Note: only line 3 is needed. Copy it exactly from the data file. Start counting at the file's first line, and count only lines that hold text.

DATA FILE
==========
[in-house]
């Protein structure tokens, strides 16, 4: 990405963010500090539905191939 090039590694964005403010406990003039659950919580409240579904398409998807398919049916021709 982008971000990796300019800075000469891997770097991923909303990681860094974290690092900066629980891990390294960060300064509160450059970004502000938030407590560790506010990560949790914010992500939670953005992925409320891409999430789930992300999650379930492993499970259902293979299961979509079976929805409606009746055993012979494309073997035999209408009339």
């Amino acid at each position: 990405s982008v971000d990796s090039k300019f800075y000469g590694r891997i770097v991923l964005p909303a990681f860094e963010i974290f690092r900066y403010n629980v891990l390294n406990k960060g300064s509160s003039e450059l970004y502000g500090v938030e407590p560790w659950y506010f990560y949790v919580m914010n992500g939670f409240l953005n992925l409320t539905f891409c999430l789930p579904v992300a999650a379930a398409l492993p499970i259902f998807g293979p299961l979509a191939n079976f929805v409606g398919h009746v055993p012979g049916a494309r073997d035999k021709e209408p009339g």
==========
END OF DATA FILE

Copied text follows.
């Amino acid at each position: 990405s982008v971000d990796s090039k300019f800075y000469g590694r891997i770097v991923l964005p909303a990681f860094e963010i974290f690092r900066y403010n629980v891990l390294n406990k960060g300064s509160s003039e450059l970004y502000g500090v938030e407590p560790w659950y506010f990560y949790v919580m914010n992500g939670f409240l953005n992925l409320t539905f891409c999430l789930p579904v992300a999650a379930a398409l492993p499970i259902f998807g293979p299961l979509a191939n079976f929805v409606g398919h009746v055993p012979g049916a494309r073997d035999k021709e209408p009339g």